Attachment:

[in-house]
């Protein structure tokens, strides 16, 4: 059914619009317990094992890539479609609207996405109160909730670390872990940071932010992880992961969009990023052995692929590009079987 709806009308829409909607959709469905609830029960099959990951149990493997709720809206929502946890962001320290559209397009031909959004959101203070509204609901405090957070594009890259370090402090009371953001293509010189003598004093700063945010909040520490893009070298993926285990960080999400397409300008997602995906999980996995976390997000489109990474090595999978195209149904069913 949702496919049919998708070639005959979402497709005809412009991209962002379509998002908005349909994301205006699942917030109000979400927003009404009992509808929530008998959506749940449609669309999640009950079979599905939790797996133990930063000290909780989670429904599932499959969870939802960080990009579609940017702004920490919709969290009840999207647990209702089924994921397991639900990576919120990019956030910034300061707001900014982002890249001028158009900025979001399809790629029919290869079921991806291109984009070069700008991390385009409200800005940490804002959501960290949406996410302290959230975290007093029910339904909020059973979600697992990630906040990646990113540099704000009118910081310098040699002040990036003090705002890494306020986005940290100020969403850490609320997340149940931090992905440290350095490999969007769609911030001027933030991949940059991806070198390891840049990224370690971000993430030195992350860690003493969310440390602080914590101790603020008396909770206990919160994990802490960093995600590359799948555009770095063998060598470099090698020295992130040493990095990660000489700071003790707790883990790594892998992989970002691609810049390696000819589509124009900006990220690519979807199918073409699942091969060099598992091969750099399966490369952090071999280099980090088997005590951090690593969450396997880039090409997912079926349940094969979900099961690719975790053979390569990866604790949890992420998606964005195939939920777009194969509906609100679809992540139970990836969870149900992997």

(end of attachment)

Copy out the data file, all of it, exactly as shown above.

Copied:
[in-house]
């Protein structure tokens, strides 16, 4: 059914619009317990094992890539479609609207996405109160909730670390872990940071932010992880992961969009990023052995692929590009079987 709806009308829409909607959709469905609830029960099959990951149990493997709720809206929502946890962001320290559209397009031909959004959101203070509204609901405090957070594009890259370090402090009371953001293509010189003598004093700063945010909040520490893009070298993926285990960080999400397409300008997602995906999980996995976390997000489109990474090595999978195209149904069913 949702496919049919998708070639005959979402497709005809412009991209962002379509998002908005349909994301205006699942917030109000979400927003009404009992509808929530008998959506749940449609669309999640009950079979599905939790797996133990930063000290909780989670429904599932499959969870939802960080990009579609940017702004920490919709969290009840999207647990209702089924994921397991639900990576919120990019956030910034300061707001900014982002890249001028158009900025979001399809790629029919290869079921991806291109984009070069700008991390385009409200800005940490804002959501960290949406996410302290959230975290007093029910339904909020059973979600697992990630906040990646990113540099704000009118910081310098040699002040990036003090705002890494306020986005940290100020969403850490609320997340149940931090992905440290350095490999969007769609911030001027933030991949940059991806070198390891840049990224370690971000993430030195992350860690003493969310440390602080914590101790603020008396909770206990919160994990802490960093995600590359799948555009770095063998060598470099090698020295992130040493990095990660000489700071003790707790883990790594892998992989970002691609810049390696000819589509124009900006990220690519979807199918073409699942091969060099598992091969750099399966490369952090071999280099980090088997005590951090690593969450396997880039090409997912079926349940094969979900099961690719975790053979390569990866604790949890992420998606964005195939939920777009194969509906609100679809992540139970990836969870149900992997």